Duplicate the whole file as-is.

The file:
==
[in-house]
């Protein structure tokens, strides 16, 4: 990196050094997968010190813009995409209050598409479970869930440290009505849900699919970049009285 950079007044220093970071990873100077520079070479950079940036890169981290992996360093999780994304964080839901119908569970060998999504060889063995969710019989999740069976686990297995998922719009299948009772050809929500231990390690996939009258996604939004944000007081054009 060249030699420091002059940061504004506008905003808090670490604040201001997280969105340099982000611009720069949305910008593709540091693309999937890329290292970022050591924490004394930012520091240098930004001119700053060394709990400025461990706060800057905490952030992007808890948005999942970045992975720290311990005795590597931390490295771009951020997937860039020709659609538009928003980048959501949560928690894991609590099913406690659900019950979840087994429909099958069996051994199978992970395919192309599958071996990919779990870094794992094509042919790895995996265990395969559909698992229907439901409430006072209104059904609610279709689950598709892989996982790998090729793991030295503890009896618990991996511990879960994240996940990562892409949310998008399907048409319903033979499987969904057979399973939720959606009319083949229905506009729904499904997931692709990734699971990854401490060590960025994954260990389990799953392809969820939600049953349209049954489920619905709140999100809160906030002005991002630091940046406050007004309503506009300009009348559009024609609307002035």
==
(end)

[in-house]
């Protein structure tokens, strides 16, 4: 990196050094997968010190813009995409209050598409479970869930440290009505849900699919970049009285 950079007044220093970071990873100077520079070479950079940036890169981290992996360093999780994304964080839901119908569970060998999504060889063995969710019989999740069976686990297995998922719009299948009772050809929500231990390690996939009258996604939004944000007081054009 060249030699420091002059940061504004506008905003808090670490604040201001997280969105340099982000611009720069949305910008593709540091693309999937890329290292970022050591924490004394930012520091240098930004001119700053060394709990400025461990706060800057905490952030992007808890948005999942970045992975720290311990005795590597931390490295771009951020997937860039020709659609538009928003980048959501949560928690894991609590099913406690659900019950979840087994429909099958069996051994199978992970395919192309599958071996990919779990870094794992094509042919790895995996265990395969559909698992229907439901409430006072209104059904609610279709689950598709892989996982790998090729793991030295503890009896618990991996511990879960994240996940990562892409949310998008399907048409319903033979499987969904057979399973939720959606009319083949229905506009729904499904997931692709990734699971990854401490060590960025994954260990389990799953392809969820939600049953349209049954489920619905709140999100809160906030002005991002630091940046406050007004309503506009300009009348559009024609609307002035």